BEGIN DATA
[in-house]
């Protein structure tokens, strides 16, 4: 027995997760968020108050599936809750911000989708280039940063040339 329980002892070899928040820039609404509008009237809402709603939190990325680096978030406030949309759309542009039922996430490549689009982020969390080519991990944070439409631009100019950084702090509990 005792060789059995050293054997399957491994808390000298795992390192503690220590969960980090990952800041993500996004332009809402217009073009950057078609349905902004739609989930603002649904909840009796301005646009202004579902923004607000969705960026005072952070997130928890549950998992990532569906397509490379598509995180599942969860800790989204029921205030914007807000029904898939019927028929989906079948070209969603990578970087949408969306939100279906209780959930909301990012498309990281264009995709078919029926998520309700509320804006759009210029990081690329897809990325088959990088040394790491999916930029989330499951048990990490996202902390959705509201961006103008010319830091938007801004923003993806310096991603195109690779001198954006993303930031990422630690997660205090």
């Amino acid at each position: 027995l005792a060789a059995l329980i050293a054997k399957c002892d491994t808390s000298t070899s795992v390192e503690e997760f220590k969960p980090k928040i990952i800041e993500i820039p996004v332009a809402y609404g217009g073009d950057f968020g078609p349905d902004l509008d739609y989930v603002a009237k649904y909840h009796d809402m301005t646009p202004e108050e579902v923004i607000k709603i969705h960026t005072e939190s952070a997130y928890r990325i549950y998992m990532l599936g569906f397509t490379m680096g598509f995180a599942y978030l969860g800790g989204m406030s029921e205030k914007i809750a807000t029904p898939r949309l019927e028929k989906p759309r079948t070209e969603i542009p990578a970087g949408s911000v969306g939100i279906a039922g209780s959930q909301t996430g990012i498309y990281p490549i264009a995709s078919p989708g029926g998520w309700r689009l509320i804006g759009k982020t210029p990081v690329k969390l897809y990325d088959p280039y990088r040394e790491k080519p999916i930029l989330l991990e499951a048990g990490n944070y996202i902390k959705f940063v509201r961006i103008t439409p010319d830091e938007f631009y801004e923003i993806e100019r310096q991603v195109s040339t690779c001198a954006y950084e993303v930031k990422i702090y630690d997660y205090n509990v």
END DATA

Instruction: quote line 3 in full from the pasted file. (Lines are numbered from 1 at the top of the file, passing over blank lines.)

């Amino acid at each position: 027995l005792a060789a059995l329980i050293a054997k399957c002892d491994t808390s000298t070899s795992v390192e503690e997760f220590k969960p980090k928040i990952i800041e993500i820039p996004v332009a809402y609404g217009g073009d950057f968020g078609p349905d902004l509008d739609y989930v603002a009237k649904y909840h009796d809402m301005t646009p202004e108050e579902v923004i607000k709603i969705h960026t005072e939190s952070a997130y928890r990325i549950y998992m990532l599936g569906f397509t490379m680096g598509f995180a599942y978030l969860g800790g989204m406030s029921e205030k914007i809750a807000t029904p898939r949309l019927e028929k989906p759309r079948t070209e969603i542009p990578a970087g949408s911000v969306g939100i279906a039922g209780s959930q909301t996430g990012i498309y990281p490549i264009a995709s078919p989708g029926g998520w309700r689009l509320i804006g759009k982020t210029p990081v690329k969390l897809y990325d088959p280039y990088r040394e790491k080519p999916i930029l989330l991990e499951a048990g990490n944070y996202i902390k959705f940063v509201r961006i103008t439409p010319d830091e938007f631009y801004e923003i993806e100019r310096q991603v195109s040339t690779c001198a954006y950084e993303v930031k990422i702090y630690d997660y205090n509990v």